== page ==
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Amateur translators
Thread poster: XX789 (X)

XX789 (X)  Identity Verified
Local time: 11:07
English to Dutch
+ ...
Jan 10, 2003

Last week I hired a translator for doing a certified translation (an official one with stamps) from Dutch to English. I will try to stay as neutral as possible while telling this story.

Two days before the deadline, the translator writes that she has become ill and that she WILL therefore postpone delivery of the translation. I\'m not too amused by the word \"will\" but understand that there\'s not much I can do. I kindly wish her best and we agree to extend the deadline for 2 days.

Next day she writes me asking whether I can send her the originals for certification. I tell her that these are electronic documents, that the original *is* the electronic documents and that she will need to print them out herself.

Next day she asks me how indents work in Word. It seems like she is retyping the entire translation in a *new* Word document, instead of overwriting the Dutch source (that already contains the indents). I explain her how indents work and tell her that if she has any other questions, she can always ask.

Next day she asks me how tables work in Word. She delivers part of her translation, in which her table columns are split with spaces instead of tabs>convert to table, while the original document contains a normal table. It looked like this (imagine x is space)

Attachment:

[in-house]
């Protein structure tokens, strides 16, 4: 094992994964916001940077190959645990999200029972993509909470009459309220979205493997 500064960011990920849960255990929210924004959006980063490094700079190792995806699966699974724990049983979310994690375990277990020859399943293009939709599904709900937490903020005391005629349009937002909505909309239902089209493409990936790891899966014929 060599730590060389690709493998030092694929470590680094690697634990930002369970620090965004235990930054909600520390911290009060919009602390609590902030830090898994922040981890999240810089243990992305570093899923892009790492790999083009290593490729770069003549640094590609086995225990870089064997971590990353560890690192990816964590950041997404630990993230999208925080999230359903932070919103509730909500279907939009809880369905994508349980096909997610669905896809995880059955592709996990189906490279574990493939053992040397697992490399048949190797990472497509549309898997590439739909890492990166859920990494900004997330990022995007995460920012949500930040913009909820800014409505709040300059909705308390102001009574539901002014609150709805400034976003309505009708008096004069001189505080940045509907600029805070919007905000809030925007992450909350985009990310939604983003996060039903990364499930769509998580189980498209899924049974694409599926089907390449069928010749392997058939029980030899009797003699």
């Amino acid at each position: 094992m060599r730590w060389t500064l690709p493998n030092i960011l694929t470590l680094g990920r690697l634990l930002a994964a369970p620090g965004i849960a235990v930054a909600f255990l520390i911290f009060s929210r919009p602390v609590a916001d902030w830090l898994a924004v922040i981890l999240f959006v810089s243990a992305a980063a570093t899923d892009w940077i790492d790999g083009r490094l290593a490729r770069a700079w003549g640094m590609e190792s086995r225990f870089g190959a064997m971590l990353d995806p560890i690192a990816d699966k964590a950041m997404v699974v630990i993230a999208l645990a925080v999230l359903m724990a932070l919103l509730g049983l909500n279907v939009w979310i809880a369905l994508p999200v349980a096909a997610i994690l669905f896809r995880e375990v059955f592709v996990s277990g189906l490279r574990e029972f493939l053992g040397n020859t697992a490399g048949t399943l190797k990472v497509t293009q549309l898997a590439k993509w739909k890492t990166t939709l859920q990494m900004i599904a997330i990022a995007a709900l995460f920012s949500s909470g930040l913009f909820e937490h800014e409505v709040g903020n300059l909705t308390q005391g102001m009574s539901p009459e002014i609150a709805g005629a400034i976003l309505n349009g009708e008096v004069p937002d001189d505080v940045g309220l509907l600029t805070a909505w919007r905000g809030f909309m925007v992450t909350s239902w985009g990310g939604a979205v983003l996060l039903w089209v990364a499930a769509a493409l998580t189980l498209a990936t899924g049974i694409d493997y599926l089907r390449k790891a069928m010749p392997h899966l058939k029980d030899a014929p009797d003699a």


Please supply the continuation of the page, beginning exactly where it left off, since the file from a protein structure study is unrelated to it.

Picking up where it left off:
I explain her how tables work and tell her that if she has any other questions, she can always ask. I also tell her that eventually she will have to format the table herself, as it\'s merely a matter of copying the table from the original document and copying/pasting her translations in it. It was a long table and it would take me about 1 hour to do this for her. Had she decided to overwrite the existing table during the translation, it wouldn\'t have costed her even 1 second extra.

Next day she sends me an e-mail that she is not my dog, that I should work for my money instead of expecting translators to know Word and that she has not changed anything, despite my explanations. She also states that this is the *final* version of the translation. Since this is a certified translation, that means that I will have to find another translator to redo the entire translation. First, I don\'t have the electronic version of the translation and second, there is not one sworn translator that will put a stamp on a translation that was not done by himself/herself. Not to mention the fact that I will have to explain the client that we can\'t make his deadline due to plain amateurism of one of our suppliers.